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Homework Help: Solving for y

  1. Oct 18, 2005 #1
    I'm trying to solve the following equation for y
    [tex] 2y^2 + xy = x^2 + 3 [/tex]
    So far I've gotten it down to [tex] y = \frac{x^2 + 3}{2y = x} [/tex]
    Or I've tried [tex] (2y-x)(y+x) = 3 [/tex]
    But I'm stuck at that. Any advice would be appreciated.
  2. jcsd
  3. Oct 18, 2005 #2
    Well for this sort of thing, I think we need to treat y as a variable and x as a constant. This leaves us with a quadratic expression in y (with x^2 + 3 as a constant), which means that we can complete the square and make y the subject of the equation...

    Final tip: In your final answer, there should be a "plus-minus" symbol somewhere...

    All the best!
  4. Oct 19, 2005 #3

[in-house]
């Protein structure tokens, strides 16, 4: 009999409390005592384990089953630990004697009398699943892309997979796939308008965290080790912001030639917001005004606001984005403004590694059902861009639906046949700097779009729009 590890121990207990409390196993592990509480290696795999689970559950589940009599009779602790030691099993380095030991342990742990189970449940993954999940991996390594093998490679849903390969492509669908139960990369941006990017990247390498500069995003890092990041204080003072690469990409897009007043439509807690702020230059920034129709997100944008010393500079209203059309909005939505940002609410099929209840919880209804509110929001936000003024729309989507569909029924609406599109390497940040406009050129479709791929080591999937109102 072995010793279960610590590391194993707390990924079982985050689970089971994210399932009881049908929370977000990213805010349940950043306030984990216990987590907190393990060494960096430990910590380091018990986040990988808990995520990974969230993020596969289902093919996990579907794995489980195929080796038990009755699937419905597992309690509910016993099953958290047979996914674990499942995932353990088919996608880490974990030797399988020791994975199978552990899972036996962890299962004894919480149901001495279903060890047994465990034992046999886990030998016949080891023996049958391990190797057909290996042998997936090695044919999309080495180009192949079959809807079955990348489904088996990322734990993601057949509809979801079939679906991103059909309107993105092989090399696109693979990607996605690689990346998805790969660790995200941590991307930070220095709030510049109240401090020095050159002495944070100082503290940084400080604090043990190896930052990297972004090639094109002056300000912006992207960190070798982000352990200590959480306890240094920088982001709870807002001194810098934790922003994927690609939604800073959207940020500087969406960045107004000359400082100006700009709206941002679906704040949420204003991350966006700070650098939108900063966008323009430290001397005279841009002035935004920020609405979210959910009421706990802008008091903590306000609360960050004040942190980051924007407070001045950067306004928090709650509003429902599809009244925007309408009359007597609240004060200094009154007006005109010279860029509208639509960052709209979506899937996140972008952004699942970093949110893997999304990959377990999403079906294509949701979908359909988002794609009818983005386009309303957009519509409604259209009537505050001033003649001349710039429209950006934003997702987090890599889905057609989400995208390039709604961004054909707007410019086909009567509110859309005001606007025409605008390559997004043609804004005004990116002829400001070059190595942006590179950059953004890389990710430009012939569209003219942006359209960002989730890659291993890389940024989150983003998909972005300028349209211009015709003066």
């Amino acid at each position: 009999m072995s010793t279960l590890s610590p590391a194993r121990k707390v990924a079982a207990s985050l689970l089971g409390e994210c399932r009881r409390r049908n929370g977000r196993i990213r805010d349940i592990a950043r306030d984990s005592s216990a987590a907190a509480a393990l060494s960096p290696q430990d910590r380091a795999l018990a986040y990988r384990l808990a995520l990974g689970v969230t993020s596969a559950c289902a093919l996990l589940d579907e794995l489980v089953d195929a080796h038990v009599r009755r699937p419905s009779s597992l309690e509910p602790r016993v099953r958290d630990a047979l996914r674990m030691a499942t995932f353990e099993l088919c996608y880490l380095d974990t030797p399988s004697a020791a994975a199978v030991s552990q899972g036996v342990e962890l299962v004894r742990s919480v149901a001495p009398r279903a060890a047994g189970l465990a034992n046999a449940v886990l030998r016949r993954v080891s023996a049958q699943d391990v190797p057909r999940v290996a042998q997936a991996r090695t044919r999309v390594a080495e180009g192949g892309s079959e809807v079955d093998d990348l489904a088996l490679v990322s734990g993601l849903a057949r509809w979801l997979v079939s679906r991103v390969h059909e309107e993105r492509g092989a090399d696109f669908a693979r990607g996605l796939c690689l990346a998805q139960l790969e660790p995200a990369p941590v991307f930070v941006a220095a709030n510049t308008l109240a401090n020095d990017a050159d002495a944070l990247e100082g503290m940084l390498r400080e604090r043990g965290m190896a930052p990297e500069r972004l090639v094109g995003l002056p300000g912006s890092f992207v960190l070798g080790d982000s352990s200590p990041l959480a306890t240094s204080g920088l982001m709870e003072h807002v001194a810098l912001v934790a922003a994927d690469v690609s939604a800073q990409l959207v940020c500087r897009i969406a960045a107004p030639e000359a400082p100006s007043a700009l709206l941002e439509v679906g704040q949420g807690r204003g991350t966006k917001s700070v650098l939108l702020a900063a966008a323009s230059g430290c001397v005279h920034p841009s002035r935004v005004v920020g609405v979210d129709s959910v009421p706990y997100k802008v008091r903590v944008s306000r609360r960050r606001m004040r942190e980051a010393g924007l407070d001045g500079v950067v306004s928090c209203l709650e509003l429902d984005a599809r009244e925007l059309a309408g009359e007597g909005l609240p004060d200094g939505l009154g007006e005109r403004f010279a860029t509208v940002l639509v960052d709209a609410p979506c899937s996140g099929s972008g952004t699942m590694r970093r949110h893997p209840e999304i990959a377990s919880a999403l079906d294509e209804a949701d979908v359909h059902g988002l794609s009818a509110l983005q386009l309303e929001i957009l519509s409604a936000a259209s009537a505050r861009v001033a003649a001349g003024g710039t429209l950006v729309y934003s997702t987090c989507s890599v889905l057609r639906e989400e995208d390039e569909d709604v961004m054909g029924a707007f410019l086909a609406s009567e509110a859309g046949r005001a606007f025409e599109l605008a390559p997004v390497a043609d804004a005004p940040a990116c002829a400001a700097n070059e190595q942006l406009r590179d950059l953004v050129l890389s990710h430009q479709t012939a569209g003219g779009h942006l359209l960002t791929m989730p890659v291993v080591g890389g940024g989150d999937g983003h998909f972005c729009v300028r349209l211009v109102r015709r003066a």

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    Homework Helper

    You won't be able to get a unique solution for y, since the equation is quadratic in y. If you see that, you can just solve it like any other quadratic equation, using the abc-formula. The only difference is that there won't only be numerical coefficients, but also x's but that's no problem.
  5. Oct 19, 2005 #4
    So it would be
    [tex] y = \frac{-x \pm \sqrt{9x^2 + 24} }{4} [/tex]
  6. Oct 19, 2005 #5


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    Science Advisor

    Yes, that's exactly it.
  7. Oct 19, 2005 #6
    Much obliged!
  8. Oct 19, 2005 #7


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    Homework Helper

    Exactly, as you see: you can use it with variables as well :smile:
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